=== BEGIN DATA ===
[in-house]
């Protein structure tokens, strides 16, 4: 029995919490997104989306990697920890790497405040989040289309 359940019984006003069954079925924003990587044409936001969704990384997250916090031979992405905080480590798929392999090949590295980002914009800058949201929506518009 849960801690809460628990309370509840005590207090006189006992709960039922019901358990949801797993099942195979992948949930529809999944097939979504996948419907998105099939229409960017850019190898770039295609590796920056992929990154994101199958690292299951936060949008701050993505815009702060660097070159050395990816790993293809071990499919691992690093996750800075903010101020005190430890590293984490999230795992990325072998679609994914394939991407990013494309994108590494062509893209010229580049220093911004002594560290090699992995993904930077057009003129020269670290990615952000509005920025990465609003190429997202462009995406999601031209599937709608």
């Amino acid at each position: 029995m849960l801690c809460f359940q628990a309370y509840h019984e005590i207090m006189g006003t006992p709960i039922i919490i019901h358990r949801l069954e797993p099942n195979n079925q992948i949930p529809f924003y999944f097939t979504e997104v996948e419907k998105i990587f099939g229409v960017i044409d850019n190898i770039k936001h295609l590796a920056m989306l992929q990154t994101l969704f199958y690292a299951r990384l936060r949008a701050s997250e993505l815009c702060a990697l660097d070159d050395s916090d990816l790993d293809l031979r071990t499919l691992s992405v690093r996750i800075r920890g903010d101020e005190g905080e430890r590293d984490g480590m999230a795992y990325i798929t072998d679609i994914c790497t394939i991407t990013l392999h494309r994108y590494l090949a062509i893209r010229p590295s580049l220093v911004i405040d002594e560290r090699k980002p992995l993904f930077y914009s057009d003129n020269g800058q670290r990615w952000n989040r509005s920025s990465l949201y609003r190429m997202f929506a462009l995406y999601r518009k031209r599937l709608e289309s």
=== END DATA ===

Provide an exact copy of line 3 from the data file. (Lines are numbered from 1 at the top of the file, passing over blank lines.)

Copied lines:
């Amino acid at each position: 029995m849960l801690c809460f359940q628990a309370y509840h019984e005590i207090m006189g006003t006992p709960i039922i919490i019901h358990r949801l069954e797993p099942n195979n079925q992948i949930p529809f924003y999944f097939t979504e997104v996948e419907k998105i990587f099939g229409v960017i044409d850019n190898i770039k936001h295609l590796a920056m989306l992929q990154t994101l969704f199958y690292a299951r990384l936060r949008a701050s997250e993505l815009c702060a990697l660097d070159d050395s916090d990816l790993d293809l031979r071990t499919l691992s992405v690093r996750i800075r920890g903010d101020e005190g905080e430890r590293d984490g480590m999230a795992y990325i798929t072998d679609i994914c790497t394939i991407t990013l392999h494309r994108y590494l090949a062509i893209r010229p590295s580049l220093v911004i405040d002594e560290r090699k980002p992995l993904f930077y914009s057009d003129n020269g800058q670290r990615w952000n989040r509005s920025s990465l949201y609003r190429m997202f929506a462009l995406y999601r518009k031209r599937l709608e289309s």